Growing up, my grandparents used to visit us pretty regularly, and my grandmother was always quite concerned about my mother’s waistline.  “You should wear a girdle, Diane,” she used to say (seriously were people still wearing girdles then?).  My mom was drawn to Entenmanns’s boxes, which were frequently found on our counter..  Looking good into her 70s and 80s, as a teen I was intrigued.  Nana, as we called her, shared her secret with me:  whenever she felt pounds creeping on, she just laid off the bread and cake.  That was it.  Who knew she was right!

It was with much excitement that I turned to page six of The Boston Globe yesterday to read the article entitled, “Low-carbohydrate diet leads to reduced body fat, study says.”  I had to read the headline twice.  Is “low carb” finally making it into the mainstream?!  This is a big breakthrough in many ways.

Frankly, the science has to catch up with my grandmother.  This is one study that will hopefully lay the groundwork for many more studies that support what has much traction today:  that eating a low carb, high fat diet is actually GOOD FOR YOU. Yes, I know it probably makes you shudder to read that.  So much of the way we feed and nourish ourselves is based on old thinking and bad dietary recommendations that successfully steered us in the wrong direction.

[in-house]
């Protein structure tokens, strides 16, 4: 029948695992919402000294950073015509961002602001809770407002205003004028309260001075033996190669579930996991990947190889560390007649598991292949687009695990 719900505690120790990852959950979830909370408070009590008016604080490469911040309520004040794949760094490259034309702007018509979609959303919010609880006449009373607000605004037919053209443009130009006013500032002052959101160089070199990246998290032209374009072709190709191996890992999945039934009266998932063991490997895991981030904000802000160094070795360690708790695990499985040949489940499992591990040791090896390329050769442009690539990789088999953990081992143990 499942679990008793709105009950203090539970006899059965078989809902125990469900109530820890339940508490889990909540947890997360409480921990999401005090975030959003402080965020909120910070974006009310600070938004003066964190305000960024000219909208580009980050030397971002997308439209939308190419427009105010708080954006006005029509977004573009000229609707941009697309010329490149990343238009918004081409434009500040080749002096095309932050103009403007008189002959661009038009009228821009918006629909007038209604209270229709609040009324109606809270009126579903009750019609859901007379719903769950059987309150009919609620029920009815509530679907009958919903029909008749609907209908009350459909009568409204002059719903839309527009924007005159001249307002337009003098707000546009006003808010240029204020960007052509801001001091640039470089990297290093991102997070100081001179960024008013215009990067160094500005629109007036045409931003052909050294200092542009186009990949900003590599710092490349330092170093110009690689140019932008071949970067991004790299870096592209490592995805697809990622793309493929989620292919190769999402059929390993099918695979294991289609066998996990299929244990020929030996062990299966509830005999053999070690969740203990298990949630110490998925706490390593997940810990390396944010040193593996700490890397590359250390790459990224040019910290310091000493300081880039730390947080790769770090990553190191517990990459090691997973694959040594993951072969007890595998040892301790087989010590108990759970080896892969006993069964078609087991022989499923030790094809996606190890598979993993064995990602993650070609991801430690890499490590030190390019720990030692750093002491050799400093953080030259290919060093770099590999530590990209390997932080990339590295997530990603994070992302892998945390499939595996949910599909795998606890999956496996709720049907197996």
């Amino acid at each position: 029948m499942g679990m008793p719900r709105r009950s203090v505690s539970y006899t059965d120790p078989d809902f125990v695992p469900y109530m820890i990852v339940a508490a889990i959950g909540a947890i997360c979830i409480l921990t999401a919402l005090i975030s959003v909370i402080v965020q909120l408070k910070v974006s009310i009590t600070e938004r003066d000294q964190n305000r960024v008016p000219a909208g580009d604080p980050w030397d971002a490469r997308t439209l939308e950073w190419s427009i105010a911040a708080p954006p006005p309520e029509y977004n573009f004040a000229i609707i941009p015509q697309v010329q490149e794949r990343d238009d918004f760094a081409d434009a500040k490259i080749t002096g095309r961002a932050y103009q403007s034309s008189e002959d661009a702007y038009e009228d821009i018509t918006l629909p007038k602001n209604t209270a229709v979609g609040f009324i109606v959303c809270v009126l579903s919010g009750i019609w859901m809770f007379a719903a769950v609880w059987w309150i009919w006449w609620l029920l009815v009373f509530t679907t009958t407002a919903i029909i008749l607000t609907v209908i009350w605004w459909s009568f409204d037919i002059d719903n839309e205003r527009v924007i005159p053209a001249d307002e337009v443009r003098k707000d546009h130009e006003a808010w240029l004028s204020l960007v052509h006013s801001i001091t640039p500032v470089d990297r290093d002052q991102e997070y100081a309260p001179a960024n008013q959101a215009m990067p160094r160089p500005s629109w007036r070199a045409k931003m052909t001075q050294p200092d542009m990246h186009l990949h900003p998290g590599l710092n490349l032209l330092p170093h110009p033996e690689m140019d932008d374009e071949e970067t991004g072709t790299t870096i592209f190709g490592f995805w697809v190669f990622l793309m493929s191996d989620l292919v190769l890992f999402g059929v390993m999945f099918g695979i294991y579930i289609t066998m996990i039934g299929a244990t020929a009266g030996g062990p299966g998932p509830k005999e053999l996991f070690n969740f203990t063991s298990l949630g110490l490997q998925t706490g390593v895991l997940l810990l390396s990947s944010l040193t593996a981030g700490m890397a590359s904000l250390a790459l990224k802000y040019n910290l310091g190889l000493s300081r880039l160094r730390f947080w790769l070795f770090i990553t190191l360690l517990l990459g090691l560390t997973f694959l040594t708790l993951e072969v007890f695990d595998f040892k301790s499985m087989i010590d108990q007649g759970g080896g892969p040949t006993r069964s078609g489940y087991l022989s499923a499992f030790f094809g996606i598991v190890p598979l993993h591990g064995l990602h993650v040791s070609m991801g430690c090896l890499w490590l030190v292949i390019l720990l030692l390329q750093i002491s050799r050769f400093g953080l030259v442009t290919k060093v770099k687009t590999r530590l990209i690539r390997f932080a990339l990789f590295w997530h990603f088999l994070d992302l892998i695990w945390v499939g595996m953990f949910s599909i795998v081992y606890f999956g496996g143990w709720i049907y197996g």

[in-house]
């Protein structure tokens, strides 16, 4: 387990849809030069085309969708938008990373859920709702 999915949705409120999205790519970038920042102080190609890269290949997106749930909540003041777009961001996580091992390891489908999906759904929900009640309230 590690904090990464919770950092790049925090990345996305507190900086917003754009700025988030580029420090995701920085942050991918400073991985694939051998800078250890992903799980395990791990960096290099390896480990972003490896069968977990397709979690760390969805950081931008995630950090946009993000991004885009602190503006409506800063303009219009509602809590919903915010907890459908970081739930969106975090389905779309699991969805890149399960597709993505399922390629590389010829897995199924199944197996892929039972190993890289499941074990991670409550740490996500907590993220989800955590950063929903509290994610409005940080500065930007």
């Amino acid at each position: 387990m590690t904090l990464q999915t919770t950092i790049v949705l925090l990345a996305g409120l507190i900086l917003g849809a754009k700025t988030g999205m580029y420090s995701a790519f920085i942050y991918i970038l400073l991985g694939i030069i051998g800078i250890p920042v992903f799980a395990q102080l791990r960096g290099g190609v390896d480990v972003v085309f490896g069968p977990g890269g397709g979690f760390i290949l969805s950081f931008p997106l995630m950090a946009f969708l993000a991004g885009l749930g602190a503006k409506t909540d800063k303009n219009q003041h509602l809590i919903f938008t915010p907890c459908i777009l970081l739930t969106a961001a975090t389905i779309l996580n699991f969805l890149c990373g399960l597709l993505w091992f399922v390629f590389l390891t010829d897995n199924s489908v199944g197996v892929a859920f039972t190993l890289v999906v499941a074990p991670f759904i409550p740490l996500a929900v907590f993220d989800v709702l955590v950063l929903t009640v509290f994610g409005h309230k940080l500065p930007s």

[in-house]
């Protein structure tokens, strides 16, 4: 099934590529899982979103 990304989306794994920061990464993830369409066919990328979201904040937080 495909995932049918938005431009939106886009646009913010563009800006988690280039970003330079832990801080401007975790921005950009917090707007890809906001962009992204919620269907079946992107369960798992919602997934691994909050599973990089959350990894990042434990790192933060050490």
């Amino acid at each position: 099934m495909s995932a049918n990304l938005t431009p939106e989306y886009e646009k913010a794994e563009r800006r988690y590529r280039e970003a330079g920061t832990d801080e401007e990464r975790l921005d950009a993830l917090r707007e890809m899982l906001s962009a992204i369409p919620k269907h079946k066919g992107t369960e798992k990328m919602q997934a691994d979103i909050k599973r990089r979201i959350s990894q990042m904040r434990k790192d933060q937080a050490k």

The study, which compared two groups (one that ate low carb and one that ate low fat–both groups ate many vegetables), revealed that the low carb group’s inflammatory markers (like triglycerides) decreased, they lost weight while keeping muscle mass.  They even lowered their risk of having a heart attack.  Conversely, the people following the low fat diet, the one that many of us have ingrained in our heads from years of believing the myth that saturated fat is bad for us, did poorly.  Their inflammatory markers increased, they lost some weight but not as much as the low carb group, and importantly, they lost muscle mass.

It’s a hard shift to make, and it doesn’t have to happen all at once.  Look hard at your diet, which may mean writing down what you are eating, and try to trim the carbs from it.  Start small, or if you are like me, go cold turkey.  Make sure there is ample saturated fat in your diet (like coconut oil) and make sure your plate is two-thirds vegetables.  Nana was right, it is pretty simple.  You can trim your waistline with that simple trick and never need a girdle at all!